Camilla Grøn


Phase 2

Phase 2 was a continuation of phase 1. To investigate how the airflow in the models behaved in a wind tunnel. The fog could now reveal how the wind moved inside the struckture. Here we had the opportunity to work with spatial struktures, while still looking in the plane.

It was important to have a strategy for how the airflow should behave, to make the most out of the experiment. The orientation of the model was now important to think into the design, since this model should be places in the wind tunnel in two directions.

We should consider several assebbling possibilities for wood strucktures. They could either contribute to the design and be a part of the idiom, or hidden away. I have choosen to show two different ways to asseblme a 90-degree angle.

Day 11
Thuesday, february 15th, 2011

Pin-up session to close Phase 2


Day 10
Monday, february 14th, 2011

In this experiment i tried to make a symmetrical struckture to observe the small differences and what their effect on the airflow would be.
#1                                                            #2

Here we can see how it creates turbulence inside the structure in one direction and turbulence behind the structure in the other direction.


Day 09
Friday, february 11th, 2011

Today we worked with 3D structures consisting of 8 elements, of which 6 should be connected. It was important that the structure was based on a strategy in regard to the wind. Afterwards they were tested in the wind tunnel, to see if our strategy worked out the way we thought it would.

The strategy for this setup was to   create some sort of funnel for the wind.
Turbulence behind the structure.

The strategy for this setup was to create a strong wind through the structure.
On the section image it showes how it creates turbulence behind struckture.


Day 08
Thursday, february 10th, 2011

Pictures from yesterdays assignment with streamlines, that shows how the fog/airflow behaves in the structure.


This setup is from phase 1. It was interesting to see if my theory about the airflow was as I expected. The fog showed how the air flow divides in two when it passes the surfaces.


This one created turbulence in the middle in phase 1, but it didn’t look like it in the wind tunnel. But surprisingly it did create turbulence in the back of the side surfaces.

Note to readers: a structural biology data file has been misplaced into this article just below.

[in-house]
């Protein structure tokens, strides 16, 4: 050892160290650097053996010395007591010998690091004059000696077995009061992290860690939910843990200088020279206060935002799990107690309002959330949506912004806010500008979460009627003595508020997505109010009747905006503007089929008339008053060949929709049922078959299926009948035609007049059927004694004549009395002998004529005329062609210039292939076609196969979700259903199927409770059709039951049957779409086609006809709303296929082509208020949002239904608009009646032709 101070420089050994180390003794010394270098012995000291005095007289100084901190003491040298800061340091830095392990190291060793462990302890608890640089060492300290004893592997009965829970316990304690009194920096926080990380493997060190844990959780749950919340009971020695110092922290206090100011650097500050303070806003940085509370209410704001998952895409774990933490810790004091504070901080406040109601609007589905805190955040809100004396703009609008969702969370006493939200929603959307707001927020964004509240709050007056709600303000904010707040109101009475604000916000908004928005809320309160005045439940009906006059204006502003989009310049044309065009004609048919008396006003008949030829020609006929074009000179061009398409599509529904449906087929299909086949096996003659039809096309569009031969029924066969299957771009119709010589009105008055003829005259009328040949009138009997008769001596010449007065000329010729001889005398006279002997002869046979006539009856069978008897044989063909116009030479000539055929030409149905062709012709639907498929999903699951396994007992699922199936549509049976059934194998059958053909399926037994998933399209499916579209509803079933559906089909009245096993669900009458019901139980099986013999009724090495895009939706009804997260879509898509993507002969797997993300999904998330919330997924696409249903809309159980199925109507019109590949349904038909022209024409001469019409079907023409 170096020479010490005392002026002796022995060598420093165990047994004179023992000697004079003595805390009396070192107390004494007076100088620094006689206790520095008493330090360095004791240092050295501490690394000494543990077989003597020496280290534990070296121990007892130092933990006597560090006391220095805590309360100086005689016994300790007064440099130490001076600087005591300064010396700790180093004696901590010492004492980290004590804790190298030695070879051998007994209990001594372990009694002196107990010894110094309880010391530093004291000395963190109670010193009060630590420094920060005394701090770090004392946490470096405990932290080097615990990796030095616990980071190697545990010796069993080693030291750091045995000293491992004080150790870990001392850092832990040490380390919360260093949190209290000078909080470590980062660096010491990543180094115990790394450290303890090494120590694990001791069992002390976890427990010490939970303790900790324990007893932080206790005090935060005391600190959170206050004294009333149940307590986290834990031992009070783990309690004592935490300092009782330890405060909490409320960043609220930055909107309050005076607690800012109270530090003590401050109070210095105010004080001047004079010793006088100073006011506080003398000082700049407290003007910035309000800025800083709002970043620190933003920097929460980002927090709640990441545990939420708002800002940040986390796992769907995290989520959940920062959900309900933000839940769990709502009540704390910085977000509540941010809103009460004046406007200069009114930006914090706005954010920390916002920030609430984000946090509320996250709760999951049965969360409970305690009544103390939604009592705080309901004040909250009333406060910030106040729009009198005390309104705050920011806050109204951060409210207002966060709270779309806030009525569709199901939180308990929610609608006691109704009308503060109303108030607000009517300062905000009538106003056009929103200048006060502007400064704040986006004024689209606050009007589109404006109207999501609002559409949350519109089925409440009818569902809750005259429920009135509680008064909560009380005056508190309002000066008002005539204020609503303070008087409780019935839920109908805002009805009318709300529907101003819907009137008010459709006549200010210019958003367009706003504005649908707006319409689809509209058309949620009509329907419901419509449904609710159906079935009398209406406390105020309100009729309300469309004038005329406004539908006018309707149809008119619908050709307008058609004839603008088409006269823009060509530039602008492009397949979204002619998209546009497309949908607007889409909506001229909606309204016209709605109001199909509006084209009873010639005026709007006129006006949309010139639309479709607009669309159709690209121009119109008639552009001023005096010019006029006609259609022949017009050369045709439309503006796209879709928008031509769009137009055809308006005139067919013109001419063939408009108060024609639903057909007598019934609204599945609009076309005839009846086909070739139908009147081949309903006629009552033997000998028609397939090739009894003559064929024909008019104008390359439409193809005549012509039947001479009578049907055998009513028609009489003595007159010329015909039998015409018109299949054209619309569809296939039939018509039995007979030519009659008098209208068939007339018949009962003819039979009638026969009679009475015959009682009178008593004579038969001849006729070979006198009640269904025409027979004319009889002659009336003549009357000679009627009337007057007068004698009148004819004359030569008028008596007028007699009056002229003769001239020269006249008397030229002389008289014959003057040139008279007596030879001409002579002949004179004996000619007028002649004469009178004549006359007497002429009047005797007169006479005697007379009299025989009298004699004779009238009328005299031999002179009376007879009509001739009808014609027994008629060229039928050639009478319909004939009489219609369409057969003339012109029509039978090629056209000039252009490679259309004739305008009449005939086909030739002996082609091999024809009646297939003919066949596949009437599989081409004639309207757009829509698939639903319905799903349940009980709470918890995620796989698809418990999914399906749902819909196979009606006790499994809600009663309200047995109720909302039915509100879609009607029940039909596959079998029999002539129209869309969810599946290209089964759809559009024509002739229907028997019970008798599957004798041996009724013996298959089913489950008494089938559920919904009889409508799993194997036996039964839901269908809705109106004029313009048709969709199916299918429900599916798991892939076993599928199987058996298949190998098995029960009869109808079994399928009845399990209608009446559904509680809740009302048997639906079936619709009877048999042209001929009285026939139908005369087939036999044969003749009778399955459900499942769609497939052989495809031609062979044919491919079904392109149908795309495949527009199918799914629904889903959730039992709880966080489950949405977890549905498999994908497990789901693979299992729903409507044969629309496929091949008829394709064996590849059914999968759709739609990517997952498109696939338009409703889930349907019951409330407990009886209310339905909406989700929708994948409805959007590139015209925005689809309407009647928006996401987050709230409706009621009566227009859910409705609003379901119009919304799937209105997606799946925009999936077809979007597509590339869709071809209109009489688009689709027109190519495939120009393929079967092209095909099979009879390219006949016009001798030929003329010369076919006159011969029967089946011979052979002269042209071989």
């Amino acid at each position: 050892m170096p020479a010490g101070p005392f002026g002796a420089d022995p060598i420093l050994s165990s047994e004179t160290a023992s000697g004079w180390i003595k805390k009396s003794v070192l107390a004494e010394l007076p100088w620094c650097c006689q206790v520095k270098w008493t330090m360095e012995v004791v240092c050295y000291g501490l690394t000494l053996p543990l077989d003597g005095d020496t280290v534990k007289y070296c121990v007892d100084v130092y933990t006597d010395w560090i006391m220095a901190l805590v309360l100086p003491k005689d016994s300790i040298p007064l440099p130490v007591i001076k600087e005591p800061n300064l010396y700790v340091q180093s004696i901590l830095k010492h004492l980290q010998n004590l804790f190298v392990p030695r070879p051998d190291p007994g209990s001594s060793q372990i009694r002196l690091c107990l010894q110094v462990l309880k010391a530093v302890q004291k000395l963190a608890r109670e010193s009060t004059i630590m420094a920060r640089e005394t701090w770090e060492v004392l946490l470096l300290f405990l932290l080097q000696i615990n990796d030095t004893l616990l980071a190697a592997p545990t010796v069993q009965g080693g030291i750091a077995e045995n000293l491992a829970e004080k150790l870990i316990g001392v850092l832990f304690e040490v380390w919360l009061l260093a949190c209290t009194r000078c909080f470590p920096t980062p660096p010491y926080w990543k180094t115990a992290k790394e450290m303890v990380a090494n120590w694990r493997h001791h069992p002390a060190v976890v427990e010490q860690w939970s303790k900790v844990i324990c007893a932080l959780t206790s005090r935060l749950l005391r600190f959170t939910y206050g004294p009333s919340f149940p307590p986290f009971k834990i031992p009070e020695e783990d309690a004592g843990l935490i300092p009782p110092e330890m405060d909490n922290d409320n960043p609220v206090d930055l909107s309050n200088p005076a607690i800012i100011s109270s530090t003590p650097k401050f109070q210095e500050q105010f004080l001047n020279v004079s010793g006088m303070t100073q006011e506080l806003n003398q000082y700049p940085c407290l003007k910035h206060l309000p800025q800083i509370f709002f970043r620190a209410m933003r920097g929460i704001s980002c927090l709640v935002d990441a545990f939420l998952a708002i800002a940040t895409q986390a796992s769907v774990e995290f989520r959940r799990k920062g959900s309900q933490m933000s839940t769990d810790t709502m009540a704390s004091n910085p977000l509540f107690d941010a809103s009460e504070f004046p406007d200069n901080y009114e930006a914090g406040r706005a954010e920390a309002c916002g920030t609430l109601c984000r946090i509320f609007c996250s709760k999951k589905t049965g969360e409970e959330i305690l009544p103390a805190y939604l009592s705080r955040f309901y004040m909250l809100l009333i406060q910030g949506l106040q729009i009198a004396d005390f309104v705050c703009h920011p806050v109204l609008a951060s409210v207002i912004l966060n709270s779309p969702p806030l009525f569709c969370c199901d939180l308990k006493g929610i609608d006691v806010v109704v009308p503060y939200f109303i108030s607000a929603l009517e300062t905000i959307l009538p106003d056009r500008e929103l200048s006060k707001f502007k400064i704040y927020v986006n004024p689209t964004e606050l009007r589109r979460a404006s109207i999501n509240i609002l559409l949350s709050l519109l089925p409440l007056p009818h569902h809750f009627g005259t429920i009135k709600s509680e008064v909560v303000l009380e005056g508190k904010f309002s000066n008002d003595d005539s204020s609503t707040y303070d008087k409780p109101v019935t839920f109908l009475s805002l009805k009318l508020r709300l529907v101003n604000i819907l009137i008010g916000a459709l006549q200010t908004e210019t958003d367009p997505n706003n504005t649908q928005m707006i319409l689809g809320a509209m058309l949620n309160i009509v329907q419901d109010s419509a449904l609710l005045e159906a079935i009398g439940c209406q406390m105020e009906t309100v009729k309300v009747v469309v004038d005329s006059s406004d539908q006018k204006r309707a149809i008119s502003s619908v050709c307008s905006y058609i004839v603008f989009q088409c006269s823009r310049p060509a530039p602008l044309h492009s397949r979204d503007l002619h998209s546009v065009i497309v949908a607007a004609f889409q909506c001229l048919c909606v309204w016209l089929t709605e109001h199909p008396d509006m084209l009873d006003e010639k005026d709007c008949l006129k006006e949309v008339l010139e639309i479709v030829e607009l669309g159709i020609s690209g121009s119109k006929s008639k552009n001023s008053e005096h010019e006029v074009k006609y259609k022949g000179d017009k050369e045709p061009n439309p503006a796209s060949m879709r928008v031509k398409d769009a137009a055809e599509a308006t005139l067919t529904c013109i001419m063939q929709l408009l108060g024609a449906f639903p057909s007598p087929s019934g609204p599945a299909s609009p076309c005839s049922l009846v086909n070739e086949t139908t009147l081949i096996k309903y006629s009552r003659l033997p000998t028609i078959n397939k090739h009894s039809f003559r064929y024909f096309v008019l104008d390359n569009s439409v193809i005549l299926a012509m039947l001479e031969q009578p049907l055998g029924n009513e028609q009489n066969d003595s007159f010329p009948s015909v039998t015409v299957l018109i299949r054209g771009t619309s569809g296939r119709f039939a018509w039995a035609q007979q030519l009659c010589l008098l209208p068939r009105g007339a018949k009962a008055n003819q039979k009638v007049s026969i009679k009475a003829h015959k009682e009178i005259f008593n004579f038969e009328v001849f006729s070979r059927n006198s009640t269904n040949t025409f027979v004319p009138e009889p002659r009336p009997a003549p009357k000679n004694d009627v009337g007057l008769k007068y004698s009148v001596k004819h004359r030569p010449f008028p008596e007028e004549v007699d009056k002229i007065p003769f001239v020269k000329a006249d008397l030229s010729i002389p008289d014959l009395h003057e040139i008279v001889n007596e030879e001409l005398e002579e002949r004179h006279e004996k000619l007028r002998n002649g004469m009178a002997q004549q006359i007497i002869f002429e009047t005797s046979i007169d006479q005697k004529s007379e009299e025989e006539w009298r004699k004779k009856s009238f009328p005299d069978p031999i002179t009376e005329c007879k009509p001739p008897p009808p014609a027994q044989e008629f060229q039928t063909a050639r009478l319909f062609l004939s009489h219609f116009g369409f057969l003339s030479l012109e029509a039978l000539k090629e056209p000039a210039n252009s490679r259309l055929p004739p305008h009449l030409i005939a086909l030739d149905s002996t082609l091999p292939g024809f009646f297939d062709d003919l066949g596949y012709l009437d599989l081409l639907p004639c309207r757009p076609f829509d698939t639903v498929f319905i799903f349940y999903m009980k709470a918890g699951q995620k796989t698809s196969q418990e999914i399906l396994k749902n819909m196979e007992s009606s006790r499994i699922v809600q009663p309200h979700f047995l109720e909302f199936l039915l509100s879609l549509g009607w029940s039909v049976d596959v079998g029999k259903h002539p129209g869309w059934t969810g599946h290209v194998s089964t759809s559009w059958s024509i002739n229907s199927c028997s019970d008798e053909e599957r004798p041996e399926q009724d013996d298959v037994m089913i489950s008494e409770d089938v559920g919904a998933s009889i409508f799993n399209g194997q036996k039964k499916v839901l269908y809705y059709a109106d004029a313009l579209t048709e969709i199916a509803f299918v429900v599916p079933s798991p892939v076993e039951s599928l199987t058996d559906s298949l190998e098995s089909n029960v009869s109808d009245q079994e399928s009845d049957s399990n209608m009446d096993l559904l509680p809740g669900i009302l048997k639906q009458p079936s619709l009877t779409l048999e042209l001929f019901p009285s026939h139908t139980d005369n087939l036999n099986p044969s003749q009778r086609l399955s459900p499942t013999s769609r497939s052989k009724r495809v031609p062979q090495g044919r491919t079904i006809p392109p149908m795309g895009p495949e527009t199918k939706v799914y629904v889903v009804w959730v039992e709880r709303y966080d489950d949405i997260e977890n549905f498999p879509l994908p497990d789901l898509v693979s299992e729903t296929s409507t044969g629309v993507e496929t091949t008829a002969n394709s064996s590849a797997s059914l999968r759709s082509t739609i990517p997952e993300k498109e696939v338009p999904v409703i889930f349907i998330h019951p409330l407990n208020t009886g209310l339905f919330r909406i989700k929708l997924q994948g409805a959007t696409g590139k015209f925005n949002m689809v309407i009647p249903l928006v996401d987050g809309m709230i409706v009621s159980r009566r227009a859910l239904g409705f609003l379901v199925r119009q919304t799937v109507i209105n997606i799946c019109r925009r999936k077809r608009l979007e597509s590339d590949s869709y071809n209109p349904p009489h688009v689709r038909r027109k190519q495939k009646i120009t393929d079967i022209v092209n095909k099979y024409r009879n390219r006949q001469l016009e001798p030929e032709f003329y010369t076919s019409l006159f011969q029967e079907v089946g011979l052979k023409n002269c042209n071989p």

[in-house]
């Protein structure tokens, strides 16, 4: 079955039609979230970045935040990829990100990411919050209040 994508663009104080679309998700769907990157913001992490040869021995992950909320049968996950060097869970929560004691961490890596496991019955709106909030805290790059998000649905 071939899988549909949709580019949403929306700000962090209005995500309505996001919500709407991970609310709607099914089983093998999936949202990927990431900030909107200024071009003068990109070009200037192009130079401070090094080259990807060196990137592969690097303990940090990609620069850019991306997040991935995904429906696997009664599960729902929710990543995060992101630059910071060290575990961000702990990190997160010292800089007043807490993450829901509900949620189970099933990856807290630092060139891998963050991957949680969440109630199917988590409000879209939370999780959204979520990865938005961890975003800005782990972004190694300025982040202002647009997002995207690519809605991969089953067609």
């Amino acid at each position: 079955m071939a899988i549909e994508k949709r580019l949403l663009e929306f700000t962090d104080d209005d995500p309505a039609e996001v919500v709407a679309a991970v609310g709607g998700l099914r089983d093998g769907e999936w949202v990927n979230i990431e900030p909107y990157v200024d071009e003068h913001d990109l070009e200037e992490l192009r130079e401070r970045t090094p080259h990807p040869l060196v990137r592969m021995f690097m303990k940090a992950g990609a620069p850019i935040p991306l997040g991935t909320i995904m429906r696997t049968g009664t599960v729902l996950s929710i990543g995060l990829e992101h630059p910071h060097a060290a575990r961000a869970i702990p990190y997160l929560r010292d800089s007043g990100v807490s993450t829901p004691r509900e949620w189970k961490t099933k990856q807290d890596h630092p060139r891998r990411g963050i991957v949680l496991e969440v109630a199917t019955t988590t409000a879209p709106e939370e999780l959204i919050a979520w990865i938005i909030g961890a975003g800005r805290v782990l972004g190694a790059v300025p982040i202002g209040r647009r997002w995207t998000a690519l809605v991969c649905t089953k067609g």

Day 07
Wednesday, february 9th, 2011

Phase 2 has begun. Today’s assignment consisting of a wind tunnel and a grid paper with an earlier arrangement from phase 1 I found interesting. The wind tunnel was used to visualize how the airflow moves in between the vertical surfaces with fog. The pictures from the experiment are to be drawn with streamlines.

The arrangement is placed in the wind tunnel in two directions, now we have to be aware of that the wind not only comes from one direction but two. Our final structure will also have more than one wind direction.



Phase 1

Phase 1 has been our initial work torch basic knowledge about aerodynamic. Through experiments with disconnected vertical surfaces, we have achieved an understanding about their influence on the airflow around them.
The setup which consisted of a box with a small layer of salt, vertical surfaces, placed differently at each experiment and a blow dryer to simulate airflow. . The orientation and arrangement of the blow dryer and surfaces has been in the main focus, through the experiments. Many parameters had influence on the resulting pattern in the salt, therefore it was important the keep all parameters consistent. The last two experiments had focus on creating a laminar or turbulent flow.

Day 06
Thuesday, february 8th, 2011

Pin-up session to close phase 1

Day 05
Monday, february 7th, 2011


Here the center of the box is sheltered.


The slanted walls seems to create turbulens in the middle of the box.


The airflow seems to create a laminar in the middle, between the surfaces.


The three surfaces in the middle is simelar to experiment_09. The surface in outside the stairshaped structure in the middel stays unaffected.


Day 04
Friday, february 3th, 2011


The salt along the slanted wall removes much faster than the salt along the straight wall.


The salt along the slanted wall removes much faster than the salt along the straight wall.


The surface in the center creates a pattern similar to Experiment_01 and could be the reason to the clear spots in the two frontal surfaces.


The surface in the center of the grid seems to be more exposed to the airflow, which results in a minor amount of salt infront of it. However some sort ot turbulens might influence the salt disapering behind the surface in the front.


Day 03
Thursdag, february 3rd, 2011


The Airflow creates a tale of salt behind the surface, which is sheltered from the airflow. The same happens to the surface behind.


The experiment i almost simular to experiment_03 except the Surface on the right stays almost unaffected.


The overlap the two surfaces creates, seems to affect the amount of salt that disapears behind the frontal surface.


The salt seems to stay unaffected when the surfaces are located too close or too far to each other.


Day 02
Wednesday, february 2nd, 2011


The salt creates a asymmetrical pattern.


The Airflow creates a tale of salt behind the surface, which is sheltered from the airflow.


The hair dryer is placed in the middle of the grid and the surface is pushed to the right, which results in a asymmetrical pattern.


The salt creates a symmetrical pattern. It looks like the airflow is  thrown back towards the hair dryer and then back and at the surface and along the sides.


Day 01

Prepering setup for first assignment


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